curPercent = .12
Case Is <= 100000
curPercent = .1
Case Else
curPercent = .07
End Select
GetTotal = SubTotal * curPercent
Endif
End Function


Naturally, for your function declaration you meant:

Public Function GetTotal(SubTotal As Variant) As Currency

because without it, it's completely invalid (parameter types have to
be declared).
Really? I was under the impression if you don't declare the type, it is
a variant. Ex:
Public Function Sum2Vars(var1, var2) As Integer
Sum2Vars = var1 + var2
End Function
? Sum2Vars(1,2)
3

I always explicitly define the type in my apps, but I wasn't aware it
was mandatory.
>
I also never declare variables in the middle of code. I used to, on
the theory that if you don't need a variable, declaring it only when
you need it would use less memory. But the memory involved would be
so tiny, seems to me, that it's not justified given the problems it
causes in searching for the variable declarations for someone
reading the code later.
For the most part, neither do I. In this case, I view it as an example
that works and won't get perturbed by putting a Dim inside the IF.

Sometimes I will read something someone is doing that I consider a bit
radical...not a normal way of doing things...but I will rarely question
why they are going down that path...I'll simply pass a response back
that hopefully works for the person. I suppose I could berate the
person for their stupidity for doing it a particular way...but I'm not
that judgemental. As a manager once said, "An ugly program that works
is preferable to an pretty one that doesn't."
>
Also, your terminology is confusing. What you're calculating is the
amount to be added to the subtotal, as the OP asked:

>>Total=Subtotal+(one of the values above)


You're providing the value indicated by "(one of the values above)",
so calling it "GetTotal" is misleading, as what you're getting is
the percent of markup or commission or tax or whatever.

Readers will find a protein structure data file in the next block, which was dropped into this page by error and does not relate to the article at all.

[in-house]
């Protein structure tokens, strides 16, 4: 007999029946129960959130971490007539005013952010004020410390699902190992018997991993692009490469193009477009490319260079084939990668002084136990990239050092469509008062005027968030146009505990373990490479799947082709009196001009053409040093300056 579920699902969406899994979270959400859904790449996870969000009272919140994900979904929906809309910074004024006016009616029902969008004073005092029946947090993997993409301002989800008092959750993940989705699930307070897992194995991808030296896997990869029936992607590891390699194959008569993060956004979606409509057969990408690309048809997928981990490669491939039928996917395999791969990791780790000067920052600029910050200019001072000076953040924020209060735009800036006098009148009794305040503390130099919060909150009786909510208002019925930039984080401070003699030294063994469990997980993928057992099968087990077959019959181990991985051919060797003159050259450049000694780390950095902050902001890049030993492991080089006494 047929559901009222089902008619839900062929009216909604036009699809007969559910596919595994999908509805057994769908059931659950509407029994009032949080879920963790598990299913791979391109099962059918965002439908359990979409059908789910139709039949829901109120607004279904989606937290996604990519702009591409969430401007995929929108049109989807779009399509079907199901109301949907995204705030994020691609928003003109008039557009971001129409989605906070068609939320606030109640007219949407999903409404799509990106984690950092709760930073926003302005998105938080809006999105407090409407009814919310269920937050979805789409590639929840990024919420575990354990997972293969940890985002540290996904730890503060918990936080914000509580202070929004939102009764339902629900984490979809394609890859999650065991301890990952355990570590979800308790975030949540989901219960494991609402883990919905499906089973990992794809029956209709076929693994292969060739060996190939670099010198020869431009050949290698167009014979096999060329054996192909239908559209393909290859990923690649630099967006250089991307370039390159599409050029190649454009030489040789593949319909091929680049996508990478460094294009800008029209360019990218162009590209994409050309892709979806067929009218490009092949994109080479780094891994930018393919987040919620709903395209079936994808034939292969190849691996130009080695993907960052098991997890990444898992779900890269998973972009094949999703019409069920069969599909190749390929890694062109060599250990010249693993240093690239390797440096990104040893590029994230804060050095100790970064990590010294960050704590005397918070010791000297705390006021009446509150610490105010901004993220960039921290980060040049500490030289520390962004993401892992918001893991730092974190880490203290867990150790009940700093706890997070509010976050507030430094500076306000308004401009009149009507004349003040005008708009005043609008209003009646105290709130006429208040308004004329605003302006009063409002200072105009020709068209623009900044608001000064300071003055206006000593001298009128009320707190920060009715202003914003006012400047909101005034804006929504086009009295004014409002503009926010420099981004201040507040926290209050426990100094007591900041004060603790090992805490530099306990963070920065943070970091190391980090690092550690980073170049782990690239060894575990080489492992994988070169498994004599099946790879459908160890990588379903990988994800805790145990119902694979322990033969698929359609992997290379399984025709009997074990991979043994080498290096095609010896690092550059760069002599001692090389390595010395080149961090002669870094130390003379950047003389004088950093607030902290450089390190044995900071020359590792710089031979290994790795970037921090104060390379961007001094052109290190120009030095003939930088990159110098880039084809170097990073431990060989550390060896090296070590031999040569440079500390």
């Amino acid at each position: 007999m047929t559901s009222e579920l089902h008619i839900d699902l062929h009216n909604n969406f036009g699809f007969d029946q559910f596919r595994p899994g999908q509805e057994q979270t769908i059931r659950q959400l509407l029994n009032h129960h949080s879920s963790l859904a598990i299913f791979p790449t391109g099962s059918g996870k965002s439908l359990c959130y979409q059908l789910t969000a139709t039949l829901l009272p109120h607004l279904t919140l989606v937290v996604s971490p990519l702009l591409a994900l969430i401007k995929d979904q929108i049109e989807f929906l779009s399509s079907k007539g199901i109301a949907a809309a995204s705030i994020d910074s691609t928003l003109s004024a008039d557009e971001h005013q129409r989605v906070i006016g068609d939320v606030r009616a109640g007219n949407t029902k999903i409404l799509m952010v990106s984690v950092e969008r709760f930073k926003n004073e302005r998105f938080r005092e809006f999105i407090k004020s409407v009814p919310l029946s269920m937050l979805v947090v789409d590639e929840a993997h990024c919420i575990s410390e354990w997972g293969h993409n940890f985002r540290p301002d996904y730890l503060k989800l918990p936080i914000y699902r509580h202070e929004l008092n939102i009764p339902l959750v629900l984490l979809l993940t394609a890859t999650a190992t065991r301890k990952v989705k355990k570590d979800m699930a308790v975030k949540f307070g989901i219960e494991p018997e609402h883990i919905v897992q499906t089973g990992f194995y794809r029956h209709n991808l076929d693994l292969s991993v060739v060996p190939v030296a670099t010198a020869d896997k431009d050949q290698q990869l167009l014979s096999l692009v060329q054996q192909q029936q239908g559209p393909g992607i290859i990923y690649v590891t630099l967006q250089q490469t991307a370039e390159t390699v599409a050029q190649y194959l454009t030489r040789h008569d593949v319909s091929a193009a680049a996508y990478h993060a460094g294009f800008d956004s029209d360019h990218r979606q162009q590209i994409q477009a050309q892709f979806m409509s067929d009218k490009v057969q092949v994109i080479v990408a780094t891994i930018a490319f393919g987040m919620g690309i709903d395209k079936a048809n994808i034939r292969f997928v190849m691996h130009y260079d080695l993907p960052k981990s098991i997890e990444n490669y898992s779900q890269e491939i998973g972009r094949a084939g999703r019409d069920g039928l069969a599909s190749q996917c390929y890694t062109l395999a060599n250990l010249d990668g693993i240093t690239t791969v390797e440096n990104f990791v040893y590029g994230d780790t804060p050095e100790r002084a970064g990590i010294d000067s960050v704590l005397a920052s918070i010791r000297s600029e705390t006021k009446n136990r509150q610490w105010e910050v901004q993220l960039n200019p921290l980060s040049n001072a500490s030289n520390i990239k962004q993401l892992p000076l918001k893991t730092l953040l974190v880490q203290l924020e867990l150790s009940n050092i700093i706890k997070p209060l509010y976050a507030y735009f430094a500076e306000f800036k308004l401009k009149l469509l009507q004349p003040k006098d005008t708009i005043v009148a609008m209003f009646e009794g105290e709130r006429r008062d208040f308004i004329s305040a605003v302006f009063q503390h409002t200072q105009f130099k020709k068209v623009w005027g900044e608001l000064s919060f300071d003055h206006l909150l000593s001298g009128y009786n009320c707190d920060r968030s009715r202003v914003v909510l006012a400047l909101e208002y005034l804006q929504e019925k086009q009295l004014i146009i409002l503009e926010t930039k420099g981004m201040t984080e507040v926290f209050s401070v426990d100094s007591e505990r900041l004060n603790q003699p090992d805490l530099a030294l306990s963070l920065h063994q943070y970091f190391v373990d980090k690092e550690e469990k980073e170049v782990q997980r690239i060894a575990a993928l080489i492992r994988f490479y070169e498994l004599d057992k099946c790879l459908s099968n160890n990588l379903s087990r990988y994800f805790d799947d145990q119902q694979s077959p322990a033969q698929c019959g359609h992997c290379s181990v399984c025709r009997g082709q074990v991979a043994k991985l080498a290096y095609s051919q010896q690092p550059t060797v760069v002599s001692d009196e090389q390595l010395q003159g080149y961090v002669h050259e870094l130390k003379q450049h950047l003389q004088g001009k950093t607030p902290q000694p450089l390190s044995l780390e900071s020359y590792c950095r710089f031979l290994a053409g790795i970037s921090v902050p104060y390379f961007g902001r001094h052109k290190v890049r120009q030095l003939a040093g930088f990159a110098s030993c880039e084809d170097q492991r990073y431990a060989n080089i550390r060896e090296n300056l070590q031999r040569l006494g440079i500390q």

You are correct. Next time I write this function for someone on this
newsgroup I will call it AddToTotal.
Oct 20 '06 #6

P: n/a
salad <oi*@vinegar.comwrote in
news:fp******************@newsread4.news.pas.earth link.net:
David W. Fenton wrote:
>salad <oi*@vinegar.comwrote in
news:Ms*******************@newsread2.news.pas.ear thlink.net:

>>>Public Function GetTotal(SubTotal) As Currency
If Not IsNull(SubTotal) Then
Dim curPercent As Currency
Select Case SubTotal
Case Is <= 25000
curPercent = .12
Case Is <= 100000
curPercent = .1
Case Else
curPercent = .07
End Select
GetTotal = SubTotal * curPercent
Endif
End Function

Naturally, for your function declaration you meant:

Public Function GetTotal(SubTotal As Variant) As Currency

because without it, it's completely invalid (parameter types have
to be declared).

Really? I was under the impression if you don't declare the type,
it is a variant. Ex:
Public Function Sum2Vars(var1, var2) As Integer
Sum2Vars = var1 + var2
End Function
? Sum2Vars(1,2)
3

I always explicitly define the type in my apps, but I wasn't aware
it was mandatory.
Well, just try it. While one can declare variables implicitly, as
you say, in function/subroutine declarations, it won't compile. It
gives an error as soon as you leave the declaration line (i.e., the
precompile check for validity).
>I also never declare variables in the middle of code. I used to,
on the theory that if you don't need a variable, declaring it
only when you need it would use less memory. But the memory
involved would be so tiny, seems to me, that it's not justified
given the problems it causes in searching for the variable
declarations for someone reading the code later.

For the most part, neither do I. In this case, I view it as an
example that works and won't get perturbed by putting a Dim inside
the IF.

Sometimes I will read something someone is doing that I consider a
bit radical...not a normal way of doing things...but I will rarely
question why they are going down that path...I'll simply pass a
response back that hopefully works for the person. I suppose I
could berate the person for their stupidity for doing it a
particular way...but I'm not that judgemental. As a manager once
said, "An ugly program that works is preferable to an pretty one
that doesn't."
But a pretty program that also works is better than either of those.

My concern here is maintainability of the code. The code will be
read many more times than it will be written, and shortcuts in the
coding process itselve often make maintenance of that code much
harder.

I try to code so that another programmer coming to the code sometime